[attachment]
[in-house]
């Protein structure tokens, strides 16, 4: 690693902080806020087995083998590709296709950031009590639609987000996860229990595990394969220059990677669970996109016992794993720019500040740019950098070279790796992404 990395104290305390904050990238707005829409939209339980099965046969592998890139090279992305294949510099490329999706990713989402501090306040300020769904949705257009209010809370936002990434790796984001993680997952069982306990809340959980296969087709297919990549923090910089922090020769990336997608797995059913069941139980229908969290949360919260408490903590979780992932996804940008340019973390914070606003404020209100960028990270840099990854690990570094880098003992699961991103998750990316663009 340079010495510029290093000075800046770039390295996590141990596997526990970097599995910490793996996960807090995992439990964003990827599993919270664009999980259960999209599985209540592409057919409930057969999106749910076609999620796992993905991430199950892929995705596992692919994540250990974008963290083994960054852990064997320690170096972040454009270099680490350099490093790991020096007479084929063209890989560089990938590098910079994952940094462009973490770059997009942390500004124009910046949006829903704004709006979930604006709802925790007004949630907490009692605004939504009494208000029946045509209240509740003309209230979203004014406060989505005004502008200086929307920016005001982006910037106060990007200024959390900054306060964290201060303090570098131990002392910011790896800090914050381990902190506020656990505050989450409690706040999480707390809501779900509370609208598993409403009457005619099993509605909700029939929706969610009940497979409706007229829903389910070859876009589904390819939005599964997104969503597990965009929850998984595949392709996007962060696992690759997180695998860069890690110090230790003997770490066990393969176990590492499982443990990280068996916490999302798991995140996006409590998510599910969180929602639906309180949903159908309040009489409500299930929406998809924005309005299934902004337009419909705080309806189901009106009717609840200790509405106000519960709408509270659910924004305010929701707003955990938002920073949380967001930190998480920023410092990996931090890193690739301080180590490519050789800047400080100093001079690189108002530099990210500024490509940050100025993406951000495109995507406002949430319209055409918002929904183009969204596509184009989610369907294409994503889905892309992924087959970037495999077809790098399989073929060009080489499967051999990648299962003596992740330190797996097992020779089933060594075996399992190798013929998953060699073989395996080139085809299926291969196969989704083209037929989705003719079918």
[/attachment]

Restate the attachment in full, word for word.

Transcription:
[in-house]
């Protein structure tokens, strides 16, 4: 690693902080806020087995083998590709296709950031009590639609987000996860229990595990394969220059990677669970996109016992794993720019500040740019950098070279790796992404 990395104290305390904050990238707005829409939209339980099965046969592998890139090279992305294949510099490329999706990713989402501090306040300020769904949705257009209010809370936002990434790796984001993680997952069982306990809340959980296969087709297919990549923090910089922090020769990336997608797995059913069941139980229908969290949360919260408490903590979780992932996804940008340019973390914070606003404020209100960028990270840099990854690990570094880098003992699961991103998750990316663009 340079010495510029290093000075800046770039390295996590141990596997526990970097599995910490793996996960807090995992439990964003990827599993919270664009999980259960999209599985209540592409057919409930057969999106749910076609999620796992993905991430199950892929995705596992692919994540250990974008963290083994960054852990064997320690170096972040454009270099680490350099490093790991020096007479084929063209890989560089990938590098910079994952940094462009973490770059997009942390500004124009910046949006829903704004709006979930604006709802925790007004949630907490009692605004939504009494208000029946045509209240509740003309209230979203004014406060989505005004502008200086929307920016005001982006910037106060990007200024959390900054306060964290201060303090570098131990002392910011790896800090914050381990902190506020656990505050989450409690706040999480707390809501779900509370609208598993409403009457005619099993509605909700029939929706969610009940497979409706007229829903389910070859876009589904390819939005599964997104969503597990965009929850998984595949392709996007962060696992690759997180695998860069890690110090230790003997770490066990393969176990590492499982443990990280068996916490999302798991995140996006409590998510599910969180929602639906309180949903159908309040009489409500299930929406998809924005309005299934902004337009419909705080309806189901009106009717609840200790509405106000519960709408509270659910924004305010929701707003955990938002920073949380967001930190998480920023410092990996931090890193690739301080180590490519050789800047400080100093001079690189108002530099990210500024490509940050100025993406951000495109995507406002949430319209055409918002929904183009969204596509184009989610369907294409994503889905892309992924087959970037495999077809790098399989073929060009080489499967051999990648299962003596992740330190797996097992020779089933060594075996399992190798013929998953060699073989395996080139085809299926291969196969989704083209037929989705003719079918």